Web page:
We could only see Love if we did not look at it directly.
We stepped over the threshold. We had not been back for many years.
Regret glared from the frozen smiling faces inside the cracked picture frames, crooked on the dark walls. Eagerness waved from the overflowing shoe rack, muddy footwear in varying sizes ready to adventure forth. Warmth, bundled up in our wool thrifted winter coats hanging on plastic hangers, slid out with a smile when we peeked into the ajar entryway closet door.
“Can you feel them?” Brother whispered. I could.
Then we tiptoed into the kitchen, where there was Love, shy and shimmering like pungent vapor under the stove lights—we could only see Love if we did not look at it directly. Loneliness sat on the counter stool, leering at Love while preening at its own reflection in the musty beer bottle clutched in its claw. Bitterness sat in the corner, resting its head in its burly arms at the kitchen table. Loneliness and Bitterness whipped their heads toward us when they heard us coming, scoffs permanently etched. How dare we show up now.
We reached the living room, where Contempt lay entwined with Pride on the old sofa; we had never learned how to separate the two. Devotion stood tall at the bookshelves, flipping through the photo albums of our family vacations to Myrtle Beach—the only hotel room we could afford was two miles away from the coastline, where Brother slept in the cracked bathtub and I slept in a ratty sleeping bag on the floor next to Mother’s musty twin bed. Jubilation danced awkwardly atop the scratched coffee table, hips swiveling to music only it could hear—perhaps the echoes of the scratchy G major scale practiced on Brother’s violin.
“Do you want to see our old bedrooms?” I motioned at the stairs to Brother.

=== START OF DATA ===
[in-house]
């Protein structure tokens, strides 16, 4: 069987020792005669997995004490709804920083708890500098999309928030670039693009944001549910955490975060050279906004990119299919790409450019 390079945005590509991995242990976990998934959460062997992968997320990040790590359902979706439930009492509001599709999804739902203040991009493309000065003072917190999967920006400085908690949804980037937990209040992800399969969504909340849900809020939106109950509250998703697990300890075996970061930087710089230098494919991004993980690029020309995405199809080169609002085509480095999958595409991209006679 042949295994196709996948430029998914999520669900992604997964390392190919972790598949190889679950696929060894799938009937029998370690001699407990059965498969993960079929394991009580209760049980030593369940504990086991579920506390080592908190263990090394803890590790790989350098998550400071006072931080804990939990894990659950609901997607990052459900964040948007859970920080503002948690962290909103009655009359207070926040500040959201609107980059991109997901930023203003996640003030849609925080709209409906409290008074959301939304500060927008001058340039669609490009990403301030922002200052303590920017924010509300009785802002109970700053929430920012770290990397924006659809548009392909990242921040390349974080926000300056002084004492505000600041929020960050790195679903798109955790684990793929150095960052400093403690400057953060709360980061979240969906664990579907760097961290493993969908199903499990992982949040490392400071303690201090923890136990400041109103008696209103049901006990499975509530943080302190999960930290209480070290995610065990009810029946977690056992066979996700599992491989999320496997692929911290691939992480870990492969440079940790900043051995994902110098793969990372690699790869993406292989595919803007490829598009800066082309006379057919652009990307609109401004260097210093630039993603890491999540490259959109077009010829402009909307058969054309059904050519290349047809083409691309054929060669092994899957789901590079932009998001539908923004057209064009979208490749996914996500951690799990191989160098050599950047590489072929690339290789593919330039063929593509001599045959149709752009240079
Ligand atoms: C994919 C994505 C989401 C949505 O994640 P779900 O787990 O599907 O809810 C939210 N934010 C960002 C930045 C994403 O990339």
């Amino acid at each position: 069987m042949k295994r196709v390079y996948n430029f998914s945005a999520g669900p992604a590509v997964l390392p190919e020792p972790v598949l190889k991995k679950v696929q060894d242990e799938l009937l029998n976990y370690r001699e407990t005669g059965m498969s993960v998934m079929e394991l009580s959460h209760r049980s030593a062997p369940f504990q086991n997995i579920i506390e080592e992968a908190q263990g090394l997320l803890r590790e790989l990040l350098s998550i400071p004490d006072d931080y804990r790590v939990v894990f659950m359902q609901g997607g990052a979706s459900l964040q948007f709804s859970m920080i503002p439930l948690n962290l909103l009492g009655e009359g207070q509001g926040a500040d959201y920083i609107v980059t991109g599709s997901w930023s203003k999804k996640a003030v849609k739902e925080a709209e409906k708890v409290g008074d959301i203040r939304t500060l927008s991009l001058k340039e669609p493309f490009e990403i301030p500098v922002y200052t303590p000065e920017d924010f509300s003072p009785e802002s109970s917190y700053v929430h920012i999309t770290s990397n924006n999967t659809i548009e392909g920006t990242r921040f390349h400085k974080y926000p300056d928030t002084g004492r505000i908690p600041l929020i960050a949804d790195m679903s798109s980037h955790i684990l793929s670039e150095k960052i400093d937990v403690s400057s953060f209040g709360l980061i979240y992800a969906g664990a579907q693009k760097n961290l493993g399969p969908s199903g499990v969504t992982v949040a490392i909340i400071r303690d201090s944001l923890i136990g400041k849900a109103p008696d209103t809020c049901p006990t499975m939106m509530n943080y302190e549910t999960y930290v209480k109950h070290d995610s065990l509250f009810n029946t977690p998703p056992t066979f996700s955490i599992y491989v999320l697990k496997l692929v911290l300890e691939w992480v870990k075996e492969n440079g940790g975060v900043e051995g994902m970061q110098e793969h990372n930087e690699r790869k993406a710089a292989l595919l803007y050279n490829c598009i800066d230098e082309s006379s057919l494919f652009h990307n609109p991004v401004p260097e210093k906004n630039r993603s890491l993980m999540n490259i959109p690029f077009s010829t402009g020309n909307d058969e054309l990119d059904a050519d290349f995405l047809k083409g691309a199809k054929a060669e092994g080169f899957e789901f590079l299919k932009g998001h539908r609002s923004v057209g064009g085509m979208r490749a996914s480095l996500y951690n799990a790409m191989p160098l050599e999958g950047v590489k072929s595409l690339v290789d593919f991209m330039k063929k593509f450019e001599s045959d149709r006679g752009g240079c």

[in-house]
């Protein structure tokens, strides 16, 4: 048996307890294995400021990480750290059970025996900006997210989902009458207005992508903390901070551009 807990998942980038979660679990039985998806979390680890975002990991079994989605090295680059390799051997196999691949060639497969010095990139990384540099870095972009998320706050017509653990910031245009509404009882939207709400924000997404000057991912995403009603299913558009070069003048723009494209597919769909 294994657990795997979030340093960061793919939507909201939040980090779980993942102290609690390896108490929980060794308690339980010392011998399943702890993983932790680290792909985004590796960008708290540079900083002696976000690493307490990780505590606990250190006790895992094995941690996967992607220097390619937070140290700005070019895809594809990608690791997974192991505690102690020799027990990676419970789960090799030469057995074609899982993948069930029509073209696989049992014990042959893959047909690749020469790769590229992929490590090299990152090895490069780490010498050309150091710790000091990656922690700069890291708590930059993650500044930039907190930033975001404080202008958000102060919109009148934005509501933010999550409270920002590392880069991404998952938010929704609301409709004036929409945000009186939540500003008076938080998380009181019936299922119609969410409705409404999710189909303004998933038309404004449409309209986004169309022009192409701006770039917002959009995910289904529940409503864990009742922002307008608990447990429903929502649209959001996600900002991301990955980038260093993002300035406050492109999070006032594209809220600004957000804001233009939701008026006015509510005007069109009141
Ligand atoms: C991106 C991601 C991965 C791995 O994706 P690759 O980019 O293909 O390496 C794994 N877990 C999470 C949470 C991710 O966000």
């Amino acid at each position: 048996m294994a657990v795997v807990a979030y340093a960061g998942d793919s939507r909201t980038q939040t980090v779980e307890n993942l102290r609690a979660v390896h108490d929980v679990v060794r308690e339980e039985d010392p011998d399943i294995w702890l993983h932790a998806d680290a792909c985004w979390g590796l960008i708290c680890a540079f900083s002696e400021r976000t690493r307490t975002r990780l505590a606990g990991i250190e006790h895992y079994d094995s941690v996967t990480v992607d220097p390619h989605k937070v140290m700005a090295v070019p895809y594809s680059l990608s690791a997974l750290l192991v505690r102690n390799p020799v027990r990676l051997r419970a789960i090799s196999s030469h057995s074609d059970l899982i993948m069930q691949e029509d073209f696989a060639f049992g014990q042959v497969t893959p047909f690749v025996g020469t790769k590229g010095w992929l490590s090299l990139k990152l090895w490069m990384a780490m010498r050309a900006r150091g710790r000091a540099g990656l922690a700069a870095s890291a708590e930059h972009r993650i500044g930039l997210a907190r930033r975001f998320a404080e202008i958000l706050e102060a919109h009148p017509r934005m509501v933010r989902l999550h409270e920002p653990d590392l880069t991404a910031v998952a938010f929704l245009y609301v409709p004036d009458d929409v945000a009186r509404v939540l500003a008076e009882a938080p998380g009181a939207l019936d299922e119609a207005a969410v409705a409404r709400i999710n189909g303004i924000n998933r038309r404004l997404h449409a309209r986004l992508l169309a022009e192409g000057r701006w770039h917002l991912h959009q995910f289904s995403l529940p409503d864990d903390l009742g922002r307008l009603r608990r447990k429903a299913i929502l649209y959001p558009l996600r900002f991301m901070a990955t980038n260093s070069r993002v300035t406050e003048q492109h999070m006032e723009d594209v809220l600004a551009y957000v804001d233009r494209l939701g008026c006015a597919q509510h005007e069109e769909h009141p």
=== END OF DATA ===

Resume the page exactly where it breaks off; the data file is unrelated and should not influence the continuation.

He looked at me, eyes wide in fear. “No. You know who is waiting there.”
I did. Insecurity and Discontent and Anxiety and Angst lay in wait in our twin-size beds, tucked under moth-eaten quilts. So we left the raucous living room and met again in the kitchen, where Love and Loneliness had taken a seat at the table with Bitterness. They clutched each other’s hands.
I removed Mother’s ashes from my shoulder bag and rested the urn on the table. Love, Bitterness, and Loneliness nodded in recognition. They knew her very well. They had been her family while we were away.
Brother scattered her ashes around the floor. I dripped lighter fluid around in a messy circle, conscious of the curious audience observing my every movement.
The bottle empty, I lit the match, causing Bitterness and Loneliness to scurry away from the sudden ball of light into the recesses of the kitchen cabinets.
Only Love stayed. It nodded at Brother and me in understanding. Love knew why we were here. Why Mother had asked us to come back. A rebirth by fire.
I dropped the flame.
Brother and I turned around and fled the kitchen, the living room, the entryway, back outside into the overgrown garden where Mother had spent hours weeding and crooning to her tomato plants that she cultivated every year, despite stray deer eating anything red that dared to bloom. We gulped heaps of fresh air as Home and its Ghosts burst into a searing inferno.
Brother elbowed me in the ribs, pointed in the air. I looked up, my gaze following the direction of his arm.
I watched as Peace whirled under the stars, forming wide loop-de-loops below the Big Dipper, finally free. It had been trapped in Home all along. Peace drifted above the smoking cinders, swayed through the yellow lawn.